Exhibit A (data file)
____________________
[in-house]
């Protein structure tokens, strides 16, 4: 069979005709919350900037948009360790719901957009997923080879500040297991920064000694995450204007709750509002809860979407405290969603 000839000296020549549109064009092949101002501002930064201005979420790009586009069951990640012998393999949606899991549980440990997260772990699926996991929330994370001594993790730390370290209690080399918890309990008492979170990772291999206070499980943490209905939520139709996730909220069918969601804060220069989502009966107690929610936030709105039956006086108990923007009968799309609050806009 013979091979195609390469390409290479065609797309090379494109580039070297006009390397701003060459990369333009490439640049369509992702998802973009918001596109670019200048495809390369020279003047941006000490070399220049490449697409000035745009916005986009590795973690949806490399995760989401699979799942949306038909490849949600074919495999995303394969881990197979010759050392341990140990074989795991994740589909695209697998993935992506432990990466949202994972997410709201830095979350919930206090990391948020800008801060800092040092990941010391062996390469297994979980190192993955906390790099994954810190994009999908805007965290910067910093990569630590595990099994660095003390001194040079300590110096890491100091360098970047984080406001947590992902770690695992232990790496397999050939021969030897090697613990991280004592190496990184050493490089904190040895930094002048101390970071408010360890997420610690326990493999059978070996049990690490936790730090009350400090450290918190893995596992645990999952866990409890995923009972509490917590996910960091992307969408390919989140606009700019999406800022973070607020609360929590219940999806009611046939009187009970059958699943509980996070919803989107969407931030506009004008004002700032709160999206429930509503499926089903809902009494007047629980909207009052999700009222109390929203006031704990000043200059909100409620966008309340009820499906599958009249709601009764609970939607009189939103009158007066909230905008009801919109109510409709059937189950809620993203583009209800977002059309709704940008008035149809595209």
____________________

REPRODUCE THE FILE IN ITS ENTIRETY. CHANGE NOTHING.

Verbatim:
[in-house]
């Protein structure tokens, strides 16, 4: 069979005709919350900037948009360790719901957009997923080879500040297991920064000694995450204007709750509002809860979407405290969603 000839000296020549549109064009092949101002501002930064201005979420790009586009069951990640012998393999949606899991549980440990997260772990699926996991929330994370001594993790730390370290209690080399918890309990008492979170990772291999206070499980943490209905939520139709996730909220069918969601804060220069989502009966107690929610936030709105039956006086108990923007009968799309609050806009 013979091979195609390469390409290479065609797309090379494109580039070297006009390397701003060459990369333009490439640049369509992702998802973009918001596109670019200048495809390369020279003047941006000490070399220049490449697409000035745009916005986009590795973690949806490399995760989401699979799942949306038909490849949600074919495999995303394969881990197979010759050392341990140990074989795991994740589909695209697998993935992506432990990466949202994972997410709201830095979350919930206090990391948020800008801060800092040092990941010391062996390469297994979980190192993955906390790099994954810190994009999908805007965290910067910093990569630590595990099994660095003390001194040079300590110096890491100091360098970047984080406001947590992902770690695992232990790496397999050939021969030897090697613990991280004592190496990184050493490089904190040895930094002048101390970071408010360890997420610690326990493999059978070996049990690490936790730090009350400090450290918190893995596992645990999952866990409890995923009972509490917590996910960091992307969408390919989140606009700019999406800022973070607020609360929590219940999806009611046939009187009970059958699943509980996070919803989107969407931030506009004008004002700032709160999206429930509503499926089903809902009494007047629980909207009052999700009222109390929203006031704990000043200059909100409620966008309340009820499906599958009249709601009764609970939607009189939103009158007066909230905008009801919109109510409709059937189950809620993203583009209800977002059309709704940008008035149809595209």